- a guide for Sports Dietitians -
Just to make things clear, athough I conduct cooking classes, I am a sports dietitian not a 5-star chef! I certainly don't eat 5-star meals on a daily basis and I wouldn't expect my athletes to either. In fact, easy and quick cooking options, which are often more nutritious anyway, are better suited for an athlete's busy lifestyle. So you don't need to be a top chef to be able to teach athletes how to feed themselves - although it does help to have some cooking skills to enhance the athletes' experience!
Why do it?
Nutrition is such an important part of an athlete's routine, and can absolutely have an impact on performance, so all athletes should know how to cook and be comfortable in the kitchen. This includes knowing not only how to wield a knife and chop onions, but also things like what flavours go well together, how to plan a weekly menu, along with what I consider the most important part: what nutrient balance is required for an athlete's sporting success. This is the great thing about cooking classes; it can be practical and lots of fun, while also a learning experience.
Many athletes go straight from living with parents, who do all the cooking and meal prep for them, to living on their own or with a teammate, often far away from parents, having to prepare all meals and snacks for themselves. Often they have no idea where to start. My first tip is always to encourage parents to get their junior athletes to help out in the kitchen and learn from them at home. This needs to happen before they move out and get thrown in the deep end on their own.
You would certainly want to target your class to a group of athletes that are either in the same sport or team (e.g a professional footy team), are the same age and skill level (e.g. the junior development school-aged athletes), or have certain elements of their sport requiring similar fueling, (e.g. strength-based compared to endurance athletes).
Most of my classes have been with athletes who are members of a team as part of their role as professional athletes, and as such, this article is about these types of sessions. But classes could also be done with a random group of interested 'physically active' participants, after first advertising the type of class you are conducting and what the menu would be.
Having a specific sporting element, such as an endurance-athlete cooking class, will help with the planning of the menu for the session. Definitely get to know the groups' kitchen skill level before you start planning a menu, as this will allow you to aim the difficulty of the individual dishes to what they are capable of. It is no use trying to teach an athlete to make poached eggs if they have never even boiled one! Keep it at the right level.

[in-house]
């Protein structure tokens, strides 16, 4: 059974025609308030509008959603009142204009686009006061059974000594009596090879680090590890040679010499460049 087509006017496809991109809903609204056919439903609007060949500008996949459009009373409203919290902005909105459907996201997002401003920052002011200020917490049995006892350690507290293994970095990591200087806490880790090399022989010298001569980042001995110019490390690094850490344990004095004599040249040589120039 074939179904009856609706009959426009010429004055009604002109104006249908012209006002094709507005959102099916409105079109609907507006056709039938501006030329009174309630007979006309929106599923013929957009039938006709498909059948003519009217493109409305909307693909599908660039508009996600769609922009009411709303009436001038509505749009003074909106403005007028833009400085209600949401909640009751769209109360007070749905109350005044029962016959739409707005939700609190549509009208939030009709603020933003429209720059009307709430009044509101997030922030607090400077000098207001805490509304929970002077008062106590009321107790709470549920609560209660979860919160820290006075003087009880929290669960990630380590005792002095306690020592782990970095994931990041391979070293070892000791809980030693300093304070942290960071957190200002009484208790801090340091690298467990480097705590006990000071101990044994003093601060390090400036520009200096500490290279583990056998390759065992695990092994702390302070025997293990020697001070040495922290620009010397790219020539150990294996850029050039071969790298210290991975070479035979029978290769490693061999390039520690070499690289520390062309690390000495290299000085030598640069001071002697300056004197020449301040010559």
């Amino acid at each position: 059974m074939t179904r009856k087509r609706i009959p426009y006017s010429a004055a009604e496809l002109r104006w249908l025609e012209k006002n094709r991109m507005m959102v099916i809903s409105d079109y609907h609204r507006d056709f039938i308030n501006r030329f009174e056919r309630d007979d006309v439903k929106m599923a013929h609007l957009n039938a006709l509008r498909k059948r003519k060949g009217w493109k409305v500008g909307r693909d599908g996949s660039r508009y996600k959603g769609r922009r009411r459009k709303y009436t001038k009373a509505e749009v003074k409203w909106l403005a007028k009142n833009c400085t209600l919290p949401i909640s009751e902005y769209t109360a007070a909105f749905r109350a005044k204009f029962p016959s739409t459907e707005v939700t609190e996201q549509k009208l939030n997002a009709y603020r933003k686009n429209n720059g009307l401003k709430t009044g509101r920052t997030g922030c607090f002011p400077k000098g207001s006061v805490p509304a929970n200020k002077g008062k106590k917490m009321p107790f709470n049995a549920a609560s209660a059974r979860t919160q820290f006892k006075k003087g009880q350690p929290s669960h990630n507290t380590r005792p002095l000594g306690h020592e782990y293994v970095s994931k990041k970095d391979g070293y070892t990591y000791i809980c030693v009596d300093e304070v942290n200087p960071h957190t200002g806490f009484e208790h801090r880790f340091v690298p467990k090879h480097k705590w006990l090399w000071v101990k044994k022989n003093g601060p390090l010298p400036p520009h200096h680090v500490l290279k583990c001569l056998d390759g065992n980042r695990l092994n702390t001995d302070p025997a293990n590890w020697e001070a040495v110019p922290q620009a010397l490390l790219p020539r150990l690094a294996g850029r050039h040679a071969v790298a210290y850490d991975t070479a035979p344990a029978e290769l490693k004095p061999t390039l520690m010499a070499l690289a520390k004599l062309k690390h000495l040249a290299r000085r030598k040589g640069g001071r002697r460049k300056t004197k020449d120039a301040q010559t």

Planning the session
Planning the menu is the most time consuming but most important part. What you choose to cook will depend, of course, on the group you are hosting. See some suggested menus. I often try to choose a variety of dishes, and ones that can be manipulated to suit the wide range of palates that athletes have. For example, if they are making a stir fry dish, you might offer four different types of vegetables, and they can choose their top three favorites for the dish itself. Doing a 3-course meal has worked really well for me in the past, as we will usually eat the dishes at the end of the session, and it is rather pleasant sitting down to a 3-course meal with dessert. Most people love a good dessert.
The dishes themselves need to be aimed at the skill level of the athletes or slightly more difficult so that it is a challenge for them, and they will learn some new skills at your session. Also, dishes that they may not have cooked before is always more interesting than ones they know. The idea of cooking education is to teach new things.
The menu plan needs to be able to be cooked without clashes in the kitchen. So for example you don't want to have three baked items that require different oven temperatures and times. Consider items that need to use different cooking methods, for example, one stovetop entrée, a baked main course, and a no-cook chilled dessert.
You also need to consider the date and time to lock in for the group. For professional athletes it is easy to schedule around their training time during the day, as they are full-time athletes. When it comes to non-professional athletes who work, or school-aged athletes, then evenings tend to be a better option. I often survey the athletes to find a date and time that suits the majority of the group.